McKeon: ISIS measure that restricts ground troops ‘dead on arrival’

House Armed Services Committee Chairman Buck McKeonHoward (Buck) Philip McKeonCivil rights activist Dolores Huerta endorses California Democratic House challenger Bottom Line Trump pick brings scrutiny to 'revolving door' between Pentagon, industry MORE (R-Calif.) is warning the Obama administration that any authorization of force against Islamic militants that restricts the use of U.S. ground troops will be “dead on arrival” in Congress.

“I will not support sending our military into harm’s way with their arms tied behind their backs,” said McKeon at a committee hearing Thursday.


Defense Secretary Chuck HagelCharles (Chuck) Timothy HagelOvernight Defense: Navy medic killed after wounding 2 sailors in Maryland shooting | Dems push Biden for limits on military gear transferred to police | First day of talks on Iran deal 'constructive' 140 national security leaders call for 9/11-style panel to review Jan. 6 attack Trump Afghan pullout deal unachievable, says ex-Pentagon leader MORE and Joint Chiefs of Staff Chairman Gen. Martin Dempsey testified at the hearing on the administration’s strategy against the Islamic State in Iraq and Syria (ISIS).

The hearing comes with President Obama sending 1,500 more troops to Iraq, doubling the U.S. presence to more than 3,000.

The new deployment has renewed debate over the administration’s strategy. The president has said that U.S. forces will not be in combat, but some military leaders and lawmakers say troops will be needed to coordinate the fight.

McKeon pointed out that former Defense Secretaries Leon Panetta and Robert Gates both say the U.S. needs “boots on the ground if there’s to be any hope of success in the strategy.” 

“Yet, the president has doubled down on his policy of ‘no boots on the ground,’ despite any advice you give him,” McKeon continued.

Hagel, in his opening statement, though stressed the administration’s position that “U.S. military personnel will not be engaged in a ground combat mission.”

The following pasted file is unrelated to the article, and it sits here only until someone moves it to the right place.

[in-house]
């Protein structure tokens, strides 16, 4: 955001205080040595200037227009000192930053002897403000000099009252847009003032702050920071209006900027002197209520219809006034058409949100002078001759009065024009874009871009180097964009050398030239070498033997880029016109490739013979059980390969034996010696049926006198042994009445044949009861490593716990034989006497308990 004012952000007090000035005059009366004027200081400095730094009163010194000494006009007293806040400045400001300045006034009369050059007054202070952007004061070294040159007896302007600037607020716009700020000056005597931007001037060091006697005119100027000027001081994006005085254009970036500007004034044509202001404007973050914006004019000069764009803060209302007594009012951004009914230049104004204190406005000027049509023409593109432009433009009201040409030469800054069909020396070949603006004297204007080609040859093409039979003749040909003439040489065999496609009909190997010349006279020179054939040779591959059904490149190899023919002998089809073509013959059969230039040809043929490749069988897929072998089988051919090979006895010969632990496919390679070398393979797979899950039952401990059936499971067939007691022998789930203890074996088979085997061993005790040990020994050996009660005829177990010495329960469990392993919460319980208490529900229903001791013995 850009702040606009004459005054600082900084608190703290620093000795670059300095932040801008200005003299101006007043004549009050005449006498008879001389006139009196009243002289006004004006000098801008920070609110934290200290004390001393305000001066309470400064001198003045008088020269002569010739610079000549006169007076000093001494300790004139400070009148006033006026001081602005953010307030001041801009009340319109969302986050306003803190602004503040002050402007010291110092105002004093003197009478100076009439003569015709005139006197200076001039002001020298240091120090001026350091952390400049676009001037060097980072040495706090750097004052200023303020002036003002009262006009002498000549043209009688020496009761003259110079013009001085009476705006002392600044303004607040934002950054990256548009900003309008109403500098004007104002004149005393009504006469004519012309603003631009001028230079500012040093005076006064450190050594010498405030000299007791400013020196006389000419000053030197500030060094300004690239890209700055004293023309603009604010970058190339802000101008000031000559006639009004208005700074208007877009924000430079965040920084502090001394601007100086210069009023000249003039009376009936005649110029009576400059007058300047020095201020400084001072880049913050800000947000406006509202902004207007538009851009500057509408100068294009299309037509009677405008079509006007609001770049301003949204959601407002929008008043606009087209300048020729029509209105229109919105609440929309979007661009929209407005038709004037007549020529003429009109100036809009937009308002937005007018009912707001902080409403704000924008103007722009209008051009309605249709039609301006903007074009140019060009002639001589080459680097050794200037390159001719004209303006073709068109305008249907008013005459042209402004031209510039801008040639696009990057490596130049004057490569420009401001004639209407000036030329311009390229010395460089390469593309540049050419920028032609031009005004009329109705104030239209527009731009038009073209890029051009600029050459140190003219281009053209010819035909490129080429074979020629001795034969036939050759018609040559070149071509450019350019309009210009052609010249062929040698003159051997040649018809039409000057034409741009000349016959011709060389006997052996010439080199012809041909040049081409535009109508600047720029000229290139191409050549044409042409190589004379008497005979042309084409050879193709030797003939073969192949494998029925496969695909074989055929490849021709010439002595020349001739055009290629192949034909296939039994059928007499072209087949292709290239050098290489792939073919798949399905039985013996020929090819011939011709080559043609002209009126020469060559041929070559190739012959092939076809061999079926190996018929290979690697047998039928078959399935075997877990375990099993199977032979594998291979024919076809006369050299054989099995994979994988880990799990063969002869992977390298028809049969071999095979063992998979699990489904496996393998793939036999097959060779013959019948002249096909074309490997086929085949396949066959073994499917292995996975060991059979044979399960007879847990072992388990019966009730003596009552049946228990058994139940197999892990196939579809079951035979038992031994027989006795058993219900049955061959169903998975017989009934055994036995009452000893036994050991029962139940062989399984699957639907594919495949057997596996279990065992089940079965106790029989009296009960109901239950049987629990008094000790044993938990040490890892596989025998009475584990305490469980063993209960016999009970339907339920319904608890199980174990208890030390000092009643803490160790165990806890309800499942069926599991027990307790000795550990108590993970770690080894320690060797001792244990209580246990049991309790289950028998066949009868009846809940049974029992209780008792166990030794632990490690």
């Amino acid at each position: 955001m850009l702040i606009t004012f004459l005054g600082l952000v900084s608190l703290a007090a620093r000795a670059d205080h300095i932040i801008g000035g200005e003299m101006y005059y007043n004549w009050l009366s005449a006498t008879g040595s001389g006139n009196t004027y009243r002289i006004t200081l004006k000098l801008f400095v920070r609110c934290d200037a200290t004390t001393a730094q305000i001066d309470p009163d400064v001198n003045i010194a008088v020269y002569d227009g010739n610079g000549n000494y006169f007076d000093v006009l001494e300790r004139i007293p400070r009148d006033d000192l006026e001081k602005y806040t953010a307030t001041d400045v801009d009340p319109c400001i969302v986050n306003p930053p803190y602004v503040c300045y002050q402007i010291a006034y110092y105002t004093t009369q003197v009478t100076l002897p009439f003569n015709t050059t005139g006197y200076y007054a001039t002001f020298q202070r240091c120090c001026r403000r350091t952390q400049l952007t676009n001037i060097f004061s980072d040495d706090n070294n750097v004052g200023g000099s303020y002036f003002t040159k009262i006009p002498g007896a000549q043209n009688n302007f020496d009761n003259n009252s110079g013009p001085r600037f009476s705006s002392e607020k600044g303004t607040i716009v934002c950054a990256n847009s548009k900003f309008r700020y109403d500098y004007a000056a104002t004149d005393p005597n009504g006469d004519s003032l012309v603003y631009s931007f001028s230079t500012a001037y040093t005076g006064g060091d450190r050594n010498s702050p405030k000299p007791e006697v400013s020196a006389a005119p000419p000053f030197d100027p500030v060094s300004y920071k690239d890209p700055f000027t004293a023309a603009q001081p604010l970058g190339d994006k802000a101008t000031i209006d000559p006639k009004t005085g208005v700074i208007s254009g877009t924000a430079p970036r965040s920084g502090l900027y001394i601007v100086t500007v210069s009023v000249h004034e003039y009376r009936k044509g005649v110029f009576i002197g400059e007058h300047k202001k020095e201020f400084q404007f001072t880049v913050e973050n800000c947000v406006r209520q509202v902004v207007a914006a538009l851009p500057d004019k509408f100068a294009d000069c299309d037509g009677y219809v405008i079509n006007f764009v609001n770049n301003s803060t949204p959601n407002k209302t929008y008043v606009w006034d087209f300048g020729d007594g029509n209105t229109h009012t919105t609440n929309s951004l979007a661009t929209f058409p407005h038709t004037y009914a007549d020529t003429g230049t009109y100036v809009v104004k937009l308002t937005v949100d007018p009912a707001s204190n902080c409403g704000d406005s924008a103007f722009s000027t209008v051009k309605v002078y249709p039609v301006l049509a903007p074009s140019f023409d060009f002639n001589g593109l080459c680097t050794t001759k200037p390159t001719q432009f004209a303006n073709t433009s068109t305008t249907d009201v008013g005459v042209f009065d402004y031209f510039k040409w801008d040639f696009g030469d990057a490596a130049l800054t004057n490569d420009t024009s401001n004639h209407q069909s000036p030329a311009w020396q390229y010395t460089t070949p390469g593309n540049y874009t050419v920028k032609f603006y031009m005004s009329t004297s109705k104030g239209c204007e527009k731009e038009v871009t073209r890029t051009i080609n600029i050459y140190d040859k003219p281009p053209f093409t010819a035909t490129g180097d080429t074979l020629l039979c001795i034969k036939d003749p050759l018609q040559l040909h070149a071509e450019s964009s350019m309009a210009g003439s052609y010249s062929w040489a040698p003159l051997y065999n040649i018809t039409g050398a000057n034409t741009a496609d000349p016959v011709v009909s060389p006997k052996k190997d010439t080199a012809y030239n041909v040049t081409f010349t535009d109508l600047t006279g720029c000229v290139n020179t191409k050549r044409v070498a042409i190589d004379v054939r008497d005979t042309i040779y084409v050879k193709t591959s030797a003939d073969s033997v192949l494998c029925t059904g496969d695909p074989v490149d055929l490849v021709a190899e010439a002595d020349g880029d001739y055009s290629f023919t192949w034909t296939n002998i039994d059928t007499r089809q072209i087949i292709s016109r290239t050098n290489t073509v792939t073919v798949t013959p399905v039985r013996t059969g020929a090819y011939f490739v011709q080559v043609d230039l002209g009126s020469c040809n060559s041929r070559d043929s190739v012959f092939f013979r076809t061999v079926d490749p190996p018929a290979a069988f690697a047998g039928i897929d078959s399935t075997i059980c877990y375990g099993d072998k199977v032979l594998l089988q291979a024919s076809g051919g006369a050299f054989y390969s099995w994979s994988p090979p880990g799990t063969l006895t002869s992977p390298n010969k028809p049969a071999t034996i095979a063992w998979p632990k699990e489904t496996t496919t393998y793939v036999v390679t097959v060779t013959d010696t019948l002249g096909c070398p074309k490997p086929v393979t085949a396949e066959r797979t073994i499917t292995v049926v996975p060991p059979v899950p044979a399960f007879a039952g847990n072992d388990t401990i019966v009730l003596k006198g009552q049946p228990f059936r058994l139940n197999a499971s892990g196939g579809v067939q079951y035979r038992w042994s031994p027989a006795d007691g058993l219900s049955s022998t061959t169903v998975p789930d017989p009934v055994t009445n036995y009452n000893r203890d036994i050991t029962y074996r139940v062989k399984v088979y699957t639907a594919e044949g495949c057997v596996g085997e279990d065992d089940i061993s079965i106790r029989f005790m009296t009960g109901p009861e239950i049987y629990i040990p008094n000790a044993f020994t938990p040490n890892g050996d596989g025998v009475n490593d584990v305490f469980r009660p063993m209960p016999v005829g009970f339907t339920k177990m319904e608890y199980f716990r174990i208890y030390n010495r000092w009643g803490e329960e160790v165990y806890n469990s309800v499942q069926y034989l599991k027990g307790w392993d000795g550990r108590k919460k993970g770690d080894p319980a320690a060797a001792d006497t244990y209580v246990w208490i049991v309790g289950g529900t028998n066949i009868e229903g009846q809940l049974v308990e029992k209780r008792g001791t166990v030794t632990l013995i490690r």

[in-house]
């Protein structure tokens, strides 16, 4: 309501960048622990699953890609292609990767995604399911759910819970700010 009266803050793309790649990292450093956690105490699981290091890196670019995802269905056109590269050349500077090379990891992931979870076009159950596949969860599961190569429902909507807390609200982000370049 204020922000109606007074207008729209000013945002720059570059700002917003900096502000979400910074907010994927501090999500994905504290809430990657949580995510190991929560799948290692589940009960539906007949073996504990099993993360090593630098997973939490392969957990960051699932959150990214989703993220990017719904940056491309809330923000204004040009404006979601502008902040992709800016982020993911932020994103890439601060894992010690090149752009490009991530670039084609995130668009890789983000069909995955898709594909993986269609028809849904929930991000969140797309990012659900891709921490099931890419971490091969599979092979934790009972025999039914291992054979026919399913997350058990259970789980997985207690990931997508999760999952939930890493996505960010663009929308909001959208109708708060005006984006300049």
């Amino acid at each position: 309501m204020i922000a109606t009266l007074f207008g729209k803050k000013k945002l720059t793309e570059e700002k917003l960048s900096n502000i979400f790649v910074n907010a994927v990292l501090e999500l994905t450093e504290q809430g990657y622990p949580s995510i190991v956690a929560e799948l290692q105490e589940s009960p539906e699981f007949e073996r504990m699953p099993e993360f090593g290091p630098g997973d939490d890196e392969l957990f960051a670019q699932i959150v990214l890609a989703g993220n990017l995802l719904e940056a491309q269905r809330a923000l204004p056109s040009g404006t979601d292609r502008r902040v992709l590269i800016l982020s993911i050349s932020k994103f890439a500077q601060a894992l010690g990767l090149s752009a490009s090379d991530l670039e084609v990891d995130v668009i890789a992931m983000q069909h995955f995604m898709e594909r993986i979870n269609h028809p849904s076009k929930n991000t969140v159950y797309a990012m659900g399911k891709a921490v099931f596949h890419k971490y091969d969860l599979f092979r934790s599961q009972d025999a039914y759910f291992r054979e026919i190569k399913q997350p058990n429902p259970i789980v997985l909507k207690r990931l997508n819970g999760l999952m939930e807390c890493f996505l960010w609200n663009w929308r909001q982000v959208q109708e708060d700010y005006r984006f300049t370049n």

Under questioning from McKeon, however, Dempsey said there are “certain operations” where U.S. advisers might be needed to accompany Iraqi forces into battle, and that “we’re certainly considering it.”

Lawmakers could take up an authorization of military force against ISIS during the lame-duck session, but so far, there is broad disagreement between Democrats and Republicans on what it would contain. 

Some lawmakers want language barring troops from ground combat. But GOP Sens. John McCain (Ariz.) and Lindsey Graham (S.C.) have voiced opposition, arguing any bill should not restrict the president’s military options against ISIS.

Congress is also divided on when to take up a vote on authorizing force. Sen. Tim Kaine (D-Va.) has called for a quick vote, while Speaker John Boehner (R-Ohio) says lawmakers should vote next year. Congress is scheduled to recess on Dec. 12.

The top Democrat on the Armed Services Committee, Rep. Adam SmithDavid (Adam) Adam SmithDebate over ICBMs: Will 'defund our defenses' be next? Infrastructure should include the right investment in people Biden budget delay pushes back annual defense policy bill MORE (D-Wash.) said he was in favor of passing an authorization, but was “skeptical that we can assemble a majority to do so." 

Smith, who could not attend the hearing but submitted prepared remarks, did not call for restricting boots on the ground but cautioned against sending large numbers of U.S. troops back into combat.

"We should be clear that what we are doing is not a repeat of the Iraq War,” said Smith.

“We are not, and should not, be deploying large numbers of troops to undertake ground combat in Iraq. Doing so is unnecessary and would likely be highly counterproductive,” he added.